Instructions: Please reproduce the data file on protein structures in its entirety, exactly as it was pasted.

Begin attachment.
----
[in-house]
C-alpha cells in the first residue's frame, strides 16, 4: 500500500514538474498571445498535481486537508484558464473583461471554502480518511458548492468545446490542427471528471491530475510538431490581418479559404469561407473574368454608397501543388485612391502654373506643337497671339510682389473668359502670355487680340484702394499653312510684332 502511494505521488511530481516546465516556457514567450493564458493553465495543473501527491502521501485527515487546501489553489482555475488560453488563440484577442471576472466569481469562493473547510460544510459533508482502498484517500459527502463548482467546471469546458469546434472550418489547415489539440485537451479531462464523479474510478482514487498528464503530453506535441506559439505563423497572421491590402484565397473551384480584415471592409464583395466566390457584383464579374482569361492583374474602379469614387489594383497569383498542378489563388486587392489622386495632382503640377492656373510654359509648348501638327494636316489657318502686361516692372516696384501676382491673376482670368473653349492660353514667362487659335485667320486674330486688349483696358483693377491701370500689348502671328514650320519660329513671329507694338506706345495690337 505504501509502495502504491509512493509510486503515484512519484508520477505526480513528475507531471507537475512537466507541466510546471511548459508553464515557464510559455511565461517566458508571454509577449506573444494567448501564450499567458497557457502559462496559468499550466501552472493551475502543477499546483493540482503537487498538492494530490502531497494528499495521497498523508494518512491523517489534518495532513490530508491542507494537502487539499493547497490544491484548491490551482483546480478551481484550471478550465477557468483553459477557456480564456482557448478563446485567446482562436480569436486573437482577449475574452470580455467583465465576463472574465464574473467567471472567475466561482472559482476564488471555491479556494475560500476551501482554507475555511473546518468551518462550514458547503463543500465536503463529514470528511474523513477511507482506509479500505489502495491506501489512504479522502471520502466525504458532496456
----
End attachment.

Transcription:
[in-house]
C-alpha cells in the first residue's frame, strides 16, 4: 500500500514538474498571445498535481486537508484558464473583461471554502480518511458548492468545446490542427471528471491530475510538431490581418479559404469561407473574368454608397501543388485612391502654373506643337497671339510682389473668359502670355487680340484702394499653312510684332 502511494505521488511530481516546465516556457514567450493564458493553465495543473501527491502521501485527515487546501489553489482555475488560453488563440484577442471576472466569481469562493473547510460544510459533508482502498484517500459527502463548482467546471469546458469546434472550418489547415489539440485537451479531462464523479474510478482514487498528464503530453506535441506559439505563423497572421491590402484565397473551384480584415471592409464583395466566390457584383464579374482569361492583374474602379469614387489594383497569383498542378489563388486587392489622386495632382503640377492656373510654359509648348501638327494636316489657318502686361516692372516696384501676382491673376482670368473653349492660353514667362487659335485667320486674330486688349483696358483693377491701370500689348502671328514650320519660329513671329507694338506706345495690337 505504501509502495502504491509512493509510486503515484512519484508520477505526480513528475507531471507537475512537466507541466510546471511548459508553464515557464510559455511565461517566458508571454509577449506573444494567448501564450499567458497557457502559462496559468499550466501552472493551475502543477499546483493540482503537487498538492494530490502531497494528499495521497498523508494518512491523517489534518495532513490530508491542507494537502487539499493547497490544491484548491490551482483546480478551481484550471478550465477557468483553459477557456480564456482557448478563446485567446482562436480569436486573437482577449475574452470580455467583465465576463472574465464574473467567471472567475466561482472559482476564488471555491479556494475560500476551501482554507475555511473546518468551518462550514458547503463543500465536503463529514470528511474523513477511507482506509479500505489502495491506501489512504479522502471520502466525504458532496456